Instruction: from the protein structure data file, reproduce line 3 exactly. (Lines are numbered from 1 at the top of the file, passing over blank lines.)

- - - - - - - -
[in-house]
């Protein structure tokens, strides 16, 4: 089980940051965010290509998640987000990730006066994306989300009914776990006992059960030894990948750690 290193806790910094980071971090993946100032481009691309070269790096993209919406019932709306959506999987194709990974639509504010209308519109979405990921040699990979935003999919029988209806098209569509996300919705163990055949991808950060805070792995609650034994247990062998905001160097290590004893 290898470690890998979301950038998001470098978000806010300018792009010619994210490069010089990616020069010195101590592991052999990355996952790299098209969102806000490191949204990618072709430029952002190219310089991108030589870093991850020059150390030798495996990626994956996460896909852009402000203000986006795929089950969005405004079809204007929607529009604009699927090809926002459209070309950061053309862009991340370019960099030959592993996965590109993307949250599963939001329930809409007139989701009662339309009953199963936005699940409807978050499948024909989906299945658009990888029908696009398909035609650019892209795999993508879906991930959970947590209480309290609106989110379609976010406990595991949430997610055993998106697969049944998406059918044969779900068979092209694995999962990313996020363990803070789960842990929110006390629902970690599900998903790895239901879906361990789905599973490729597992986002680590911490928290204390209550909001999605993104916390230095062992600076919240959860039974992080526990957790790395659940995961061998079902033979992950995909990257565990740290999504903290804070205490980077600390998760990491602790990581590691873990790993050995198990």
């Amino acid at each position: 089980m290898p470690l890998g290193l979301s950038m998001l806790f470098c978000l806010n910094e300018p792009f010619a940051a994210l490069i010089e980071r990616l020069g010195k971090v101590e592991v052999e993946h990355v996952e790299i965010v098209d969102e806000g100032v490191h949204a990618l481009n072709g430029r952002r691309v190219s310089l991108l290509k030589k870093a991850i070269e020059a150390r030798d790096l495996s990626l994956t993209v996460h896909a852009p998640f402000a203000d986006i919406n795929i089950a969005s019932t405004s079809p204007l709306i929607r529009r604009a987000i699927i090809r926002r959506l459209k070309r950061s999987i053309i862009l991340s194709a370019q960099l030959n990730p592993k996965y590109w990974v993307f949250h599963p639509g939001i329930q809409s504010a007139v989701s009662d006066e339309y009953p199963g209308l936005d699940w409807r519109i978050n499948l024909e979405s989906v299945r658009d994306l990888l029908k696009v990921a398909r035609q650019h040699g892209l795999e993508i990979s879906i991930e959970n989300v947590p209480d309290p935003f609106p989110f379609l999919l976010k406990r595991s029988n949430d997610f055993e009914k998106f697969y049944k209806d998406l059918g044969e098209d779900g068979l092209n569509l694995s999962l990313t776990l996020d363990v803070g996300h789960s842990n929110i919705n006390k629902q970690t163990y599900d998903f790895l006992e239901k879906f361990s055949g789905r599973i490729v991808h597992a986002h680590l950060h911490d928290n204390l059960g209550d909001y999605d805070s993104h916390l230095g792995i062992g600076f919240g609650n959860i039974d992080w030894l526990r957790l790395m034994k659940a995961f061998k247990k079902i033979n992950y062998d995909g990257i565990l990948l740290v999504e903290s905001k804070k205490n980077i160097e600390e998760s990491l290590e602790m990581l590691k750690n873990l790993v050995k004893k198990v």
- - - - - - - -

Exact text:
């Amino acid at each position: 089980m290898p470690l890998g290193l979301s950038m998001l806790f470098c978000l806010n910094e300018p792009f010619a940051a994210l490069i010089e980071r990616l020069g010195k971090v101590e592991v052999e993946h990355v996952e790299i965010v098209d969102e806000g100032v490191h949204a990618l481009n072709g430029r952002r691309v190219s310089l991108l290509k030589k870093a991850i070269e020059a150390r030798d790096l495996s990626l994956t993209v996460h896909a852009p998640f402000a203000d986006i919406n795929i089950a969005s019932t405004s079809p204007l709306i929607r529009r604009a987000i699927i090809r926002r959506l459209k070309r950061s999987i053309i862009l991340s194709a370019q960099l030959n990730p592993k996965y590109w990974v993307f949250h599963p639509g939001i329930q809409s504010a007139v989701s009662d006066e339309y009953p199963g209308l936005d699940w409807r519109i978050n499948l024909e979405s989906v299945r658009d994306l990888l029908k696009v990921a398909r035609q650019h040699g892209l795999e993508i990979s879906i991930e959970n989300v947590p209480d309290p935003f609106p989110f379609l999919l976010k406990r595991s029988n949430d997610f055993e009914k998106f697969y049944k209806d998406l059918g044969e098209d779900g068979l092209n569509l694995s999962l990313t776990l996020d363990v803070g996300h789960s842990n929110i919705n006390k629902q970690t163990y599900d998903f790895l006992e239901k879906f361990s055949g789905r599973i490729v991808h597992a986002h680590l950060h911490d928290n204390l059960g209550d909001y999605d805070s993104h916390l230095g792995i062992g600076f919240g609650n959860i039974d992080w030894l526990r957790l790395m034994k659940a995961f061998k247990k079902i033979n992950y062998d995909g990257i565990l990948l740290v999504e903290s905001k804070k205490n980077i160097e600390e998760s990491l290590e602790m990581l590691k750690n873990l790993v050995k004893k198990v």